Smoking Habits in Bipolar and Schizophrenic Outpatients in Southern Israel

Article Abstract

Background: Although rates of cigarette smokinghave been found to be higher in schizophrenic and depressedpatients than in the general population, data regarding rates inbipolar patients are limited. This study further examines therelationship between bipolar disorder and smoking and comparesthe rate of smoking in bipolar disorder patients with rates inschizophrenic patients and in the general population.

Method: Seventy bipolar patients and 64schizophrenic patients (diagnosed using DSM-IV criteria) treatedat the largest specialized public bipolar and schizophreniaclinics in southern Israel were interviewed regarding theirsmoking habits. The interview included a questionnaire relatingto personal information, past and present smoking, and drug abuseand the Fagerstrom scale for nicotine dependence. Data from thesepatients were also compared with data from the general Israelipopulation.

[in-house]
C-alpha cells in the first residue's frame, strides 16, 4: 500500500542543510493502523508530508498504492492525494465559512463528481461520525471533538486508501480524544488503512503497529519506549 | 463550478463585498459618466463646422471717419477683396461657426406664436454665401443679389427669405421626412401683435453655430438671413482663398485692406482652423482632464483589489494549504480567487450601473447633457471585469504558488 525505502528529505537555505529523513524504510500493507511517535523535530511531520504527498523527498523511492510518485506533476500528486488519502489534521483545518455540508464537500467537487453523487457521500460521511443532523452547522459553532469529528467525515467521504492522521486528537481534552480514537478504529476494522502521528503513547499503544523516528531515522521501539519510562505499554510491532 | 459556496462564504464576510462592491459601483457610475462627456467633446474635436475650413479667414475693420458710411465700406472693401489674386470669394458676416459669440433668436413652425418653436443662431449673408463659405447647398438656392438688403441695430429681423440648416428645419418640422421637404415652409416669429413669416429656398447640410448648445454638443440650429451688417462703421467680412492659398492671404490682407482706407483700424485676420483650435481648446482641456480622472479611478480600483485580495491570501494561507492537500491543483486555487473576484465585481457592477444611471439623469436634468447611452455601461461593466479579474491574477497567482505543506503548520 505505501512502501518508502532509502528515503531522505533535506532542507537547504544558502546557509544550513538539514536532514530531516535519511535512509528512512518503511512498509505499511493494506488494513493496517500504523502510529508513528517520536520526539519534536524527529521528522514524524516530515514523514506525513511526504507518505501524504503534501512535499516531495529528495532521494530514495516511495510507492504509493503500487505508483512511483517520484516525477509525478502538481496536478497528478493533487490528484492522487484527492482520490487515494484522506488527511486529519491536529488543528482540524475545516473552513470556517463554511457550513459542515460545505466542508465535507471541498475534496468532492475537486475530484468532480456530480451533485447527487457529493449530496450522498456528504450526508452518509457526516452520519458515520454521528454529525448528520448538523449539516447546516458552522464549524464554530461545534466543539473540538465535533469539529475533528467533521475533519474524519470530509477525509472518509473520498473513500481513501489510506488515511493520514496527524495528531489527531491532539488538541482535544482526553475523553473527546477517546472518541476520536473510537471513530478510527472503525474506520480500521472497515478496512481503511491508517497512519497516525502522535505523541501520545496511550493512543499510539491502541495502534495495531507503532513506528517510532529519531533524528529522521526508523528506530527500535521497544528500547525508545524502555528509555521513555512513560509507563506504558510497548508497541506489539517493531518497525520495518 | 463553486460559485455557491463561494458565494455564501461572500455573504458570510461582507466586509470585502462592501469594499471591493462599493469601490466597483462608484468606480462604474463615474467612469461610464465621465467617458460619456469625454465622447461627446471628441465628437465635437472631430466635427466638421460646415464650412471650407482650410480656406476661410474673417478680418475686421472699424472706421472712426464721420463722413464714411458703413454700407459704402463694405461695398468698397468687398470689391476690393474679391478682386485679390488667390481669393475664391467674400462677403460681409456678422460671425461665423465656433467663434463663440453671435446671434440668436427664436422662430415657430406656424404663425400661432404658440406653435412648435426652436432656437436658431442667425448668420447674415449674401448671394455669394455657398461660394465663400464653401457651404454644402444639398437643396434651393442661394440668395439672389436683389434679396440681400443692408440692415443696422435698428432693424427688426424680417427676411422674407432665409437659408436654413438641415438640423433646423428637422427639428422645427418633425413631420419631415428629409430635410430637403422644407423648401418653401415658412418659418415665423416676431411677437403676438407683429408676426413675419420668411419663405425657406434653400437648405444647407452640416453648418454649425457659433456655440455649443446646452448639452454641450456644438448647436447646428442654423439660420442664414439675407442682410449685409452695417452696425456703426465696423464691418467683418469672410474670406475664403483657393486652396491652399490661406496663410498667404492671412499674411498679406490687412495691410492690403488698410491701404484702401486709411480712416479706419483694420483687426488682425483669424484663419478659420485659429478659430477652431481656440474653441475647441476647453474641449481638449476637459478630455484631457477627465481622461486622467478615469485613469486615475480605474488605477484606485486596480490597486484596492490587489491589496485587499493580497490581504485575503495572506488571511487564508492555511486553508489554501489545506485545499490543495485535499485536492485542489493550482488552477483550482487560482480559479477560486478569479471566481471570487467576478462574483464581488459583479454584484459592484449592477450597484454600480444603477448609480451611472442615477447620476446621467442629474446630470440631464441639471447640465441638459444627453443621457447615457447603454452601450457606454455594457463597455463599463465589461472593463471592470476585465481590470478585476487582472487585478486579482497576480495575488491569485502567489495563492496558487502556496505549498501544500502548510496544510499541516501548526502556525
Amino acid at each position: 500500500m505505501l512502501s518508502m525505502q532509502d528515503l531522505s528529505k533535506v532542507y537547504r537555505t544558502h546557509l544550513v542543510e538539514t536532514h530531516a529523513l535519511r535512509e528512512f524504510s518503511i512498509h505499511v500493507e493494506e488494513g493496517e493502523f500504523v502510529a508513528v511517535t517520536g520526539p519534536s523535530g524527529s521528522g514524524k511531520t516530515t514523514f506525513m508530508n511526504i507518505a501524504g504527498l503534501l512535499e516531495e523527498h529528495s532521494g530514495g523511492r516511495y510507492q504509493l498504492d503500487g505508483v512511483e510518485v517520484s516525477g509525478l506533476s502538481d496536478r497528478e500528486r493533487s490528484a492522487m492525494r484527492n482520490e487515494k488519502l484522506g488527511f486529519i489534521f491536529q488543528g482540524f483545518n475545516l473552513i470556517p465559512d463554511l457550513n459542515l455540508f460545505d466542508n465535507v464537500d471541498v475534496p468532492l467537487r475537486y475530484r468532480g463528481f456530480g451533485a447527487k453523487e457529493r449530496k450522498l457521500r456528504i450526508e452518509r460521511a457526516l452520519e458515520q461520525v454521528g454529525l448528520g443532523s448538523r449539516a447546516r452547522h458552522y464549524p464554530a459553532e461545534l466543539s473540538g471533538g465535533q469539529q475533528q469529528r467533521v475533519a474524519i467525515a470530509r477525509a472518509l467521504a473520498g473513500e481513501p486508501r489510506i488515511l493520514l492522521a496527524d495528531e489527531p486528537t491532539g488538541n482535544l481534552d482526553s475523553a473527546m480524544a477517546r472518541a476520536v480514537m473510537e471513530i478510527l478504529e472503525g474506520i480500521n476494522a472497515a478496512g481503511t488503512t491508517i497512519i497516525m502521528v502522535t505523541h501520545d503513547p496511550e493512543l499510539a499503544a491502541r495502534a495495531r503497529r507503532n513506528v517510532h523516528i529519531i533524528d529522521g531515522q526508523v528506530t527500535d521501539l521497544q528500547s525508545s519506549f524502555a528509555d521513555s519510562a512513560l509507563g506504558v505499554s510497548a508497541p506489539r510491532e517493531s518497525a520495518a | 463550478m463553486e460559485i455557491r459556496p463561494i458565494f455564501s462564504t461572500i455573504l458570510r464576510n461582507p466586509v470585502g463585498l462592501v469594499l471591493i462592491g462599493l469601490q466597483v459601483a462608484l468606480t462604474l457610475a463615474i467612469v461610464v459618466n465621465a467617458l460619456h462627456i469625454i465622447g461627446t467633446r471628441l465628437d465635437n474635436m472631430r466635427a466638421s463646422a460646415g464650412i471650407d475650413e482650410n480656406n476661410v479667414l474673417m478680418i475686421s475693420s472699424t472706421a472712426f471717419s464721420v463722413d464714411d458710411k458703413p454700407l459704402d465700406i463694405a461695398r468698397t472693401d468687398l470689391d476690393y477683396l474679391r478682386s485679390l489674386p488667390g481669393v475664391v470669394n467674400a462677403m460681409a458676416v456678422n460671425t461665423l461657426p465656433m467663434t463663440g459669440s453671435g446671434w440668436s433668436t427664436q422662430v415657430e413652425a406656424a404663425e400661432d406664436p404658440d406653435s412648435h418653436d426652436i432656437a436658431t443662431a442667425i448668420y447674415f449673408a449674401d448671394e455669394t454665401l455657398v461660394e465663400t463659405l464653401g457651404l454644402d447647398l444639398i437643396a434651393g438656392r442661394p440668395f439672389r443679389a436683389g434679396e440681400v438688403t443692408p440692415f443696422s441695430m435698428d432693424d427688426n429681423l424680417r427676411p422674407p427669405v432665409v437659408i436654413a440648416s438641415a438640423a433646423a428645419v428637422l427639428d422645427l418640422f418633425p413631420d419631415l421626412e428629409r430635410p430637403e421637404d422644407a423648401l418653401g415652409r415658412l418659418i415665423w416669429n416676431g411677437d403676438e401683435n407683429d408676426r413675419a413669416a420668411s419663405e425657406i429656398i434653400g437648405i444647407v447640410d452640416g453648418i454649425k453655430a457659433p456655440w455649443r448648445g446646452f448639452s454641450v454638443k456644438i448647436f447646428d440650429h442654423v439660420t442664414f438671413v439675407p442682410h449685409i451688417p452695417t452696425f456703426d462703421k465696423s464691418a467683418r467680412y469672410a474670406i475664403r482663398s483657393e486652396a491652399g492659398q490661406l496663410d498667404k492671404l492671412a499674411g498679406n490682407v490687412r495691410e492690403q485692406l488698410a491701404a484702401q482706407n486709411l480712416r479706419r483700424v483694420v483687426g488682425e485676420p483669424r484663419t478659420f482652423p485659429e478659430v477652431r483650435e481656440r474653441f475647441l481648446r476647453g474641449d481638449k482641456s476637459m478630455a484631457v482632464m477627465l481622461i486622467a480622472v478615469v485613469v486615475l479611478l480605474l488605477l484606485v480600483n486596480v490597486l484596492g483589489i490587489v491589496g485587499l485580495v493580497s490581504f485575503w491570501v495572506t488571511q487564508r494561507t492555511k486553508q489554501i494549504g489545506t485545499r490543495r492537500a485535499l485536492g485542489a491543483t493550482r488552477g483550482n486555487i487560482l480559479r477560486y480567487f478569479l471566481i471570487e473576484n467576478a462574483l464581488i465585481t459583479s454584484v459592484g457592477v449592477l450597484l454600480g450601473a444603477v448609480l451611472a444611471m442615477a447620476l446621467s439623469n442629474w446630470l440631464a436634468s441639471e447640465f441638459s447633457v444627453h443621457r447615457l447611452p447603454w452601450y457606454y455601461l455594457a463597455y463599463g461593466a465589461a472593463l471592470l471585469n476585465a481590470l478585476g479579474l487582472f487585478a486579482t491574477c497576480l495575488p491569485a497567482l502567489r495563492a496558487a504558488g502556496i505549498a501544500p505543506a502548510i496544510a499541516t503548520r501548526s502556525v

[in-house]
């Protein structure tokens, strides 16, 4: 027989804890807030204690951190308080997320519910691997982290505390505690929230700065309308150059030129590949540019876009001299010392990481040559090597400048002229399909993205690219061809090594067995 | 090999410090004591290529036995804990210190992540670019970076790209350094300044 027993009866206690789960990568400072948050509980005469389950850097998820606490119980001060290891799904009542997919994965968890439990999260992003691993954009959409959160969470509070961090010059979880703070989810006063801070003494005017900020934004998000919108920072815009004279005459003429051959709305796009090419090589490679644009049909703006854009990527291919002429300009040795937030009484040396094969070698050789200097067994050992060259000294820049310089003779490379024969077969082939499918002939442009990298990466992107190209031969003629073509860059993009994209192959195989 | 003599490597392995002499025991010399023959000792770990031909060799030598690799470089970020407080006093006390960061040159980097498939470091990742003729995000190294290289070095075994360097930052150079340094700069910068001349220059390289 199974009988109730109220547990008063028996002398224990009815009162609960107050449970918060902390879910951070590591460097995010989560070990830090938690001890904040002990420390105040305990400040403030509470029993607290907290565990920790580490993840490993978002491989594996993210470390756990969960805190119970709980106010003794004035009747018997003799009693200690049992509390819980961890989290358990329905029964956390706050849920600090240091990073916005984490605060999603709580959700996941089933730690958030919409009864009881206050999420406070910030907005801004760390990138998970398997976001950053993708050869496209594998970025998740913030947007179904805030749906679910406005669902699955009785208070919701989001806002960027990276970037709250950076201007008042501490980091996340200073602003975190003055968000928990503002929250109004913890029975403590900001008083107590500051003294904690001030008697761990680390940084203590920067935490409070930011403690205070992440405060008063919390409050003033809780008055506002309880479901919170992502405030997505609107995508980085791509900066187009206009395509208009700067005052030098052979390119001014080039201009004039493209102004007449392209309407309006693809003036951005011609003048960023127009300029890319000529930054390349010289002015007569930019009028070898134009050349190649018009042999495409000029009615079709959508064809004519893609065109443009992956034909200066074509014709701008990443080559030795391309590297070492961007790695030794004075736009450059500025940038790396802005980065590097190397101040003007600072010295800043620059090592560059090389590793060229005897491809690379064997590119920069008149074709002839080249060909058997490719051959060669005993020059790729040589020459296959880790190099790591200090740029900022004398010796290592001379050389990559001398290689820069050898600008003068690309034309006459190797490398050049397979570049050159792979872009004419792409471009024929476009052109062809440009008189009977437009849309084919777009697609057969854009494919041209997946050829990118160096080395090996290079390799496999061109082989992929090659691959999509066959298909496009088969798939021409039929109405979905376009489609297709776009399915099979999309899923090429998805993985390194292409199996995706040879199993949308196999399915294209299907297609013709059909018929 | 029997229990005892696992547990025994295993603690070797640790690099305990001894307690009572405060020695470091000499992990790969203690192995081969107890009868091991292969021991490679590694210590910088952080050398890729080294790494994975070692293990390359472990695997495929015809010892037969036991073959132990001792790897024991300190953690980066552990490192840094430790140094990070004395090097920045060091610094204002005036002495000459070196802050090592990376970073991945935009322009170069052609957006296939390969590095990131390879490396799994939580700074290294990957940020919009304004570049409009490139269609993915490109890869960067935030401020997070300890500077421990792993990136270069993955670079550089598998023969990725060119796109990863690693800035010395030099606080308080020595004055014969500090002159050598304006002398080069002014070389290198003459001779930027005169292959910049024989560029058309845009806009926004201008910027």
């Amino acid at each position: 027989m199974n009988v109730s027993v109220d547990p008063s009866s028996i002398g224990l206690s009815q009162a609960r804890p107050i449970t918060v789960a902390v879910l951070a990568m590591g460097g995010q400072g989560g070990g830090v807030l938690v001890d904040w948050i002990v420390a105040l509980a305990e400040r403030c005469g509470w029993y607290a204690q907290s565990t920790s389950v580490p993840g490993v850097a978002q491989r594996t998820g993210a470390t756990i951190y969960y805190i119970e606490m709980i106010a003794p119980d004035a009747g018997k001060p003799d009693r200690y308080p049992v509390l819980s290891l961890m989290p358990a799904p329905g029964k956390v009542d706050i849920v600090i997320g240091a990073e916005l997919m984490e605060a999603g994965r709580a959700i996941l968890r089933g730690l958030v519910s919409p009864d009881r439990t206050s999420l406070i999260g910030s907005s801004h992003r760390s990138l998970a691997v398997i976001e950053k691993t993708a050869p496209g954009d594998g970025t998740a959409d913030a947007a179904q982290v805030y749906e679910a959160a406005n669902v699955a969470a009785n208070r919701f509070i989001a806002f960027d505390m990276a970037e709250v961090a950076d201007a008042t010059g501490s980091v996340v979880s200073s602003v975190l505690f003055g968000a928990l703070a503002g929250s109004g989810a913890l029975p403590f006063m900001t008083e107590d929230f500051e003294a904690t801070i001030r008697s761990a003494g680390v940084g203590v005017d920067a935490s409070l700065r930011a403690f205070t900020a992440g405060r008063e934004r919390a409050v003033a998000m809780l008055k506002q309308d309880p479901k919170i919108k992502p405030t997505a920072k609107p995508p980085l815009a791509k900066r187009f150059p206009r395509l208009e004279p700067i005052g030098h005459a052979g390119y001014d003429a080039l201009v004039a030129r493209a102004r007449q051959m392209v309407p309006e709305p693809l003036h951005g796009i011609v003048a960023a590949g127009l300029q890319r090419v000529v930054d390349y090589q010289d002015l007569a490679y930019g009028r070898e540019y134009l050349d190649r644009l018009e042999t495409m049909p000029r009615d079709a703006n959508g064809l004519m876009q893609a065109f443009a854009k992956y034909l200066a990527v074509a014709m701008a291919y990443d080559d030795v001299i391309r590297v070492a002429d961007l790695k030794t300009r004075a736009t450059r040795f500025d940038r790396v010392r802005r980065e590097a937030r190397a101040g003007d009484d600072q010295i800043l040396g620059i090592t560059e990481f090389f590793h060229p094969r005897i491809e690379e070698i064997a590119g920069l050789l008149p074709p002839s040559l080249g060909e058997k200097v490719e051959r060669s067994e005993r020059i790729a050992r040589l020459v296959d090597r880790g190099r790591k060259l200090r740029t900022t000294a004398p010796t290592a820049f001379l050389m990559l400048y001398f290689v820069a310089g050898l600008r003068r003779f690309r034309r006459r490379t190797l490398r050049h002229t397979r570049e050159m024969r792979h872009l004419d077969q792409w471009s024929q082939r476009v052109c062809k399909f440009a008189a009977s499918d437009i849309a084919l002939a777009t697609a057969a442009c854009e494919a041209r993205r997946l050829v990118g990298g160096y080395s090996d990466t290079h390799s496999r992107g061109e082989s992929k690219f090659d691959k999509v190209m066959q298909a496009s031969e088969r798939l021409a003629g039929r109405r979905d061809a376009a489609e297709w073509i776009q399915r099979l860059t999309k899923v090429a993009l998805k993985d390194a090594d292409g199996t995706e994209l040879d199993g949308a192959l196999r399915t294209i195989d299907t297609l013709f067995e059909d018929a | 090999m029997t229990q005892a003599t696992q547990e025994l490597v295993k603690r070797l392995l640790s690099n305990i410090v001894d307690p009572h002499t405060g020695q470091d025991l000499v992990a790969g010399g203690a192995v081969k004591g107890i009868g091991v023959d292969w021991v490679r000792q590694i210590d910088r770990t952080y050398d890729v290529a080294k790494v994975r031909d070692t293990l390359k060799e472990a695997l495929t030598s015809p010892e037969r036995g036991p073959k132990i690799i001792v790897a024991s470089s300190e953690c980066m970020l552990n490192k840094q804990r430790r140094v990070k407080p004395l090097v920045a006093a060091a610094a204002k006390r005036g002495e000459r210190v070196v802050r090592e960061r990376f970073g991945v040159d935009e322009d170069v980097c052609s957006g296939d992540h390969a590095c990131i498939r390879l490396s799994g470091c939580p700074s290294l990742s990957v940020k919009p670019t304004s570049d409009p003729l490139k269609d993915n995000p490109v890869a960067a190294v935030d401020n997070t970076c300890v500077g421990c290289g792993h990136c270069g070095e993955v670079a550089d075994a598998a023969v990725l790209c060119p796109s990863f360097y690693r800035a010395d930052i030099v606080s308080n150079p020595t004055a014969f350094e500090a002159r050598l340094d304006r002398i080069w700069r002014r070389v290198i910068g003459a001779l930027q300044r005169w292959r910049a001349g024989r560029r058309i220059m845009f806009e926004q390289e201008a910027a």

Results: Data indicate that the rate of smokingdoes not appear to differ between bipolar (43.0%) andschizophrenic (45.0%) patients, whereas the rate for both patientgroups is higher than that for the general Israeli population(27.5%). Smoking intensity was not found to be different betweenthe 2 groups of patients.

Conclusion: Smoking in patients withschizophrenia was suggested to be related to nicotine cholinergicdysfunction, but this suggestion cannot explain the equally highrates of smoking in bipolar patients. Schizophrenia, bipolardisorder, and smoking may all be related to dopaminetransmission, and, therefore, dopaminergic interactions mayprovide a better explanation for the results.

Volume: 62

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